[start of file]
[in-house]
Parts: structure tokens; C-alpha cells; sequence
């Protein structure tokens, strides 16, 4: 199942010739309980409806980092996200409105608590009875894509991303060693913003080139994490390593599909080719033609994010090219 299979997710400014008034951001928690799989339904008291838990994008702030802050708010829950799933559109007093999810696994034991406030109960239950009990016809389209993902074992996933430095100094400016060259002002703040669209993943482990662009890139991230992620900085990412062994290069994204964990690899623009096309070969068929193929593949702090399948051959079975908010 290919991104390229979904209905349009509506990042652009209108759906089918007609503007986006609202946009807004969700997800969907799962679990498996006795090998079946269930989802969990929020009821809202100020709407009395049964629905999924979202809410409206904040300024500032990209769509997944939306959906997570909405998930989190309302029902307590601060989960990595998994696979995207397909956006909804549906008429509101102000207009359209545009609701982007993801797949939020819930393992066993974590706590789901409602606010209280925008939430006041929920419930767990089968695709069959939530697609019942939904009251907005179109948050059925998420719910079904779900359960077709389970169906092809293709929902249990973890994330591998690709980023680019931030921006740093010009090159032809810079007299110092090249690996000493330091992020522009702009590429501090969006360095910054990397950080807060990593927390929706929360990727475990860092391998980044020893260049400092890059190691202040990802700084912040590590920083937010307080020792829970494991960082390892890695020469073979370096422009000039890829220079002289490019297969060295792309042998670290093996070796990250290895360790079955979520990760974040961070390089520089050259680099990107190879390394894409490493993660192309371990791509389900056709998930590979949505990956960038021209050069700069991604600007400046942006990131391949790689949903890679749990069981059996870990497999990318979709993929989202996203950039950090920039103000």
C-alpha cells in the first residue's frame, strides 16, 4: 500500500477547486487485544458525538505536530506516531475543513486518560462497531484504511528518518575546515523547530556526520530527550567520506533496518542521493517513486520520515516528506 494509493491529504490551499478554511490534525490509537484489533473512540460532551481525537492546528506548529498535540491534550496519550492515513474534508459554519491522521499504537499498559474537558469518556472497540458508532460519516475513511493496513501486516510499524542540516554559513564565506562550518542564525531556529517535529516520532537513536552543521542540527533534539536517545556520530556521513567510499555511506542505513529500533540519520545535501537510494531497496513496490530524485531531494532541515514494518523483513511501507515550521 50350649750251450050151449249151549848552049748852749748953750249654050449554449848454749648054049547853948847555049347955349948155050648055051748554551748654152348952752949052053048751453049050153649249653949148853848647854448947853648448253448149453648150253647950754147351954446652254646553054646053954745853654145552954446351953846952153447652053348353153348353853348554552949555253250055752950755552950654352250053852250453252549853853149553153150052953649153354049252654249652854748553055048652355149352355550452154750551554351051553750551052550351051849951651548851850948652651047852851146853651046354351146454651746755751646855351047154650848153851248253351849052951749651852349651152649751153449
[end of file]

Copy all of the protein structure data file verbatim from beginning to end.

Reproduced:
[in-house]
Parts: structure tokens; C-alpha cells; sequence
């Protein structure tokens, strides 16, 4: 199942010739309980409806980092996200409105608590009875894509991303060693913003080139994490390593599909080719033609994010090219 299979997710400014008034951001928690799989339904008291838990994008702030802050708010829950799933559109007093999810696994034991406030109960239950009990016809389209993902074992996933430095100094400016060259002002703040669209993943482990662009890139991230992620900085990412062994290069994204964990690899623009096309070969068929193929593949702090399948051959079975908010 290919991104390229979904209905349009509506990042652009209108759906089918007609503007986006609202946009807004969700997800969907799962679990498996006795090998079946269930989802969990929020009821809202100020709407009395049964629905999924979202809410409206904040300024500032990209769509997944939306959906997570909405998930989190309302029902307590601060989960990595998994696979995207397909956006909804549906008429509101102000207009359209545009609701982007993801797949939020819930393992066993974590706590789901409602606010209280925008939430006041929920419930767990089968695709069959939530697609019942939904009251907005179109948050059925998420719910079904779900359960077709389970169906092809293709929902249990973890994330591998690709980023680019931030921006740093010009090159032809810079007299110092090249690996000493330091992020522009702009590429501090969006360095910054990397950080807060990593927390929706929360990727475990860092391998980044020893260049400092890059190691202040990802700084912040590590920083937010307080020792829970494991960082390892890695020469073979370096422009000039890829220079002289490019297969060295792309042998670290093996070796990250290895360790079955979520990760974040961070390089520089050259680099990107190879390394894409490493993660192309371990791509389900056709998930590979949505990956960038021209050069700069991604600007400046942006990131391949790689949903890679749990069981059996870990497999990318979709993929989202996203950039950090920039103000």
C-alpha cells in the first residue's frame, strides 16, 4: 500500500477547486487485544458525538505536530506516531475543513486518560462497531484504511528518518575546515523547530556526520530527550567520506533496518542521493517513486520520515516528506 494509493491529504490551499478554511490534525490509537484489533473512540460532551481525537492546528506548529498535540491534550496519550492515513474534508459554519491522521499504537499498559474537558469518556472497540458508532460519516475513511493496513501486516510499524542540516554559513564565506562550518542564525531556529517535529516520532537513536552543521542540527533534539536517545556520530556521513567510499555511506542505513529500533540519520545535501537510494531497496513496490530524485531531494532541515514494518523483513511501507515550521 50350649750251450050151449249151549848552049748852749748953750249654050449554449848454749648054049547853948847555049347955349948155050648055051748554551748654152348952752949052053048751453049050153649249653949148853848647854448947853648448253448149453648150253647950754147351954446652254646553054646053954745853654145552954446351953846952153447652053348353153348353853348554552949555253250055752950755552950654352250053852250453252549853853149553153150052953649153354049252654249652854748553055048652355149352355550452154750551554351051553750551052550351051849951651548851850948652651047852851146853651046354351146454651746755751646855351047154650848153851248253351849052951749651852349651152649751153449